Why do we sing?

Posted on Aug 30, 2013 by

One of our singers, Jeanne Lietzan, shared this amazing site with us and it encapsulates exactly WHY we sing. These are excerpts from Karl Paulnack’s welcome address at The Boston Conservatory and they get right at the root of what we believe. Simply: music is not extra-curricular. Music is a part of our soul, a part of how humans are hard wired. So many divide people into analytical, math/science types and put the creative, music/drama types on the other side of the room. The reality is far more complicated as creative expression and music are entwined with so much of the human experience.

He writes: “One of the first cultures to articulate how music really works were the ancient Greeks. And this is going to fascinate you: the Greeks said that music and astronomy were two sides of the same coin. Astronomy was seen as the study of relationships between observable, permanent, external objects, and music was seen as the study of relationships between invisible, internal, hidden objects. Music has a way of finding the big, invisible moving pieces inside our hearts and souls and helping us figure out the position of things inside us.”

He continues: “In September of 2001 I was a resident of Manhattan. On the morning of September 12, 2001 I reached a new understanding of my art and its relationship to the world. I sat down at the piano that morning at 10 AM to practice as was my daily routine; I did it by force of habit, without thinking about it. I lifted the cover on the keyboard, and opened my music, and put my hands on the keys and took my hands off the keys.”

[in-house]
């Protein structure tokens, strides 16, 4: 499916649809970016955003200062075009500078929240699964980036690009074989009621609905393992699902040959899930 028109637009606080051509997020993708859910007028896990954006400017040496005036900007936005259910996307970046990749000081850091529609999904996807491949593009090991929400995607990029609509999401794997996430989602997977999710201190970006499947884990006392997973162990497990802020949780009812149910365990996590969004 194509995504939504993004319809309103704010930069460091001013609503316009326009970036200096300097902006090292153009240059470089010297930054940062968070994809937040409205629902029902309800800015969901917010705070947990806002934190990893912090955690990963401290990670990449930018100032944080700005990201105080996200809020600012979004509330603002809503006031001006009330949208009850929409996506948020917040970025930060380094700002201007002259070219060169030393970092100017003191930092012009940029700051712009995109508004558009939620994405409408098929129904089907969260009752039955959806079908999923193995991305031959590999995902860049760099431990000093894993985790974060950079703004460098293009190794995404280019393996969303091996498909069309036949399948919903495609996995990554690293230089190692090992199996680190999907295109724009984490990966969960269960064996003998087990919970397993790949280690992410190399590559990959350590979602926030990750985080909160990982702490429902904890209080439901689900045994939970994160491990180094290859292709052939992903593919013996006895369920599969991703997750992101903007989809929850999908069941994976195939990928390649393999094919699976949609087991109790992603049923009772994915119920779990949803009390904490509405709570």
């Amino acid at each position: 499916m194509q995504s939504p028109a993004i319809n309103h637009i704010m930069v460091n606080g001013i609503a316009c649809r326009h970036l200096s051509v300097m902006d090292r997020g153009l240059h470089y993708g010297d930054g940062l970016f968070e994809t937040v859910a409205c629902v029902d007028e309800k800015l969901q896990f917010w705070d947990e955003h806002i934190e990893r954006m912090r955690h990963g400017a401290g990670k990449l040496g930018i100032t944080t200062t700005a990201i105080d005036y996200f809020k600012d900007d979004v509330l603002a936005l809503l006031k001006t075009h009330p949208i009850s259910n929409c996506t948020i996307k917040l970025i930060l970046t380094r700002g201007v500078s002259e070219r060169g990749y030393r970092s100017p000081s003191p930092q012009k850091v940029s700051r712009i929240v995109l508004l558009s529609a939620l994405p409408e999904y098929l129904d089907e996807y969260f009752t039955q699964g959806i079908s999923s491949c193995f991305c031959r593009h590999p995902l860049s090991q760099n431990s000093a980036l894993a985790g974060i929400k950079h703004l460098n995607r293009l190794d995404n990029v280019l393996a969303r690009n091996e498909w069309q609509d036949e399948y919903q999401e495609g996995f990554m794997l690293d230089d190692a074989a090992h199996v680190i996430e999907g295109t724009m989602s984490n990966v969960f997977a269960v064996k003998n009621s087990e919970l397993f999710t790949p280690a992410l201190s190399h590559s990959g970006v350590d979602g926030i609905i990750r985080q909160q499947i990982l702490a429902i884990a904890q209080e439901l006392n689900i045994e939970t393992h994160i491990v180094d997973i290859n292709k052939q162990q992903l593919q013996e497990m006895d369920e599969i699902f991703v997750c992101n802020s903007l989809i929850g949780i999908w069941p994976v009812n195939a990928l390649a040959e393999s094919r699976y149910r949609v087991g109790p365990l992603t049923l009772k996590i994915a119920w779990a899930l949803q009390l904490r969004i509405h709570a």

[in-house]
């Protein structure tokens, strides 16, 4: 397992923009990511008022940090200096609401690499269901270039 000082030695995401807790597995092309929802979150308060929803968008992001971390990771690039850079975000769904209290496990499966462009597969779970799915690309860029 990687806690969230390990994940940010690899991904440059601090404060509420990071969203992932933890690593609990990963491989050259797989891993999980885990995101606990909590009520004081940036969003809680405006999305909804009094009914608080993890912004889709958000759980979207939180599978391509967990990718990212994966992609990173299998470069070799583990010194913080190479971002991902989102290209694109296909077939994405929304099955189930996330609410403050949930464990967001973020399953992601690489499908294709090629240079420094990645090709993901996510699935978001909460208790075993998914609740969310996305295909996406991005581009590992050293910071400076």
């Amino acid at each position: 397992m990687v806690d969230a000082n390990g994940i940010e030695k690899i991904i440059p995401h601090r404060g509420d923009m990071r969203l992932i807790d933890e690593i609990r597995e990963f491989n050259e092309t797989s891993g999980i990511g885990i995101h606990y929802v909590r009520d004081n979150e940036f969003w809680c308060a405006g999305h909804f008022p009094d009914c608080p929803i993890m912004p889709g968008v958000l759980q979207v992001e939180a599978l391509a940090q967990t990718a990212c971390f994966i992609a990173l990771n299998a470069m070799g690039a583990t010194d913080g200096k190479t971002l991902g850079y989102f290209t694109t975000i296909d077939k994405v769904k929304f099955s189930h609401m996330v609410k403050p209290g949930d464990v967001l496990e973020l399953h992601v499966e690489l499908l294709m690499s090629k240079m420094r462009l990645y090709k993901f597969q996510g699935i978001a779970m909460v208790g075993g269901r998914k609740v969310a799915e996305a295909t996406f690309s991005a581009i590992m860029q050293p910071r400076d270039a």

“The first organized activity that I saw in New York, on the very evening of September 11th, was singing. People sang. People sang around fire houses, people sang “We Shall Overcome”. Lots of people sang America the Beautiful. The first organized public event that I remember was the Brahms Requiem, later that week, at Lincoln Center, with the New York Philharmonic. The first organized public expression of grief, our first communal response to that historic event, was a concert. That was the beginning of a sense that life might go on.”

“Very few of you have ever been to a wedding where there was absolutely no music…And something very predictable happens at weddings—people get all pent up with all kinds of emotions, and then there’s some musical moment where the action of the wedding stops and someone sings or plays the flute or something…predictably 30 or 40 percent of the people who are going to cry at a wedding cry a couple of moments after the music starts. Why? The Greeks. Music allows us to move around those big invisible pieces of ourselves and rearrange our insides so that we can express what we feel even when we can’t talk about it. Can you imagine watching Indiana Jones or Superman or Star Wars with the dialogue but no music? What is it about the music swelling up at just the right moment in ET so that all the softies in the audience start crying at exactly the same moment? I guarantee you if you showed the movie with the music stripped out, it wouldn’t happen that way. The Greeks. Music is the understanding of the relationship between invisible internal objects.”

For Mtr. Paulnack’s full comments, please visit the link at the beginning of this post.

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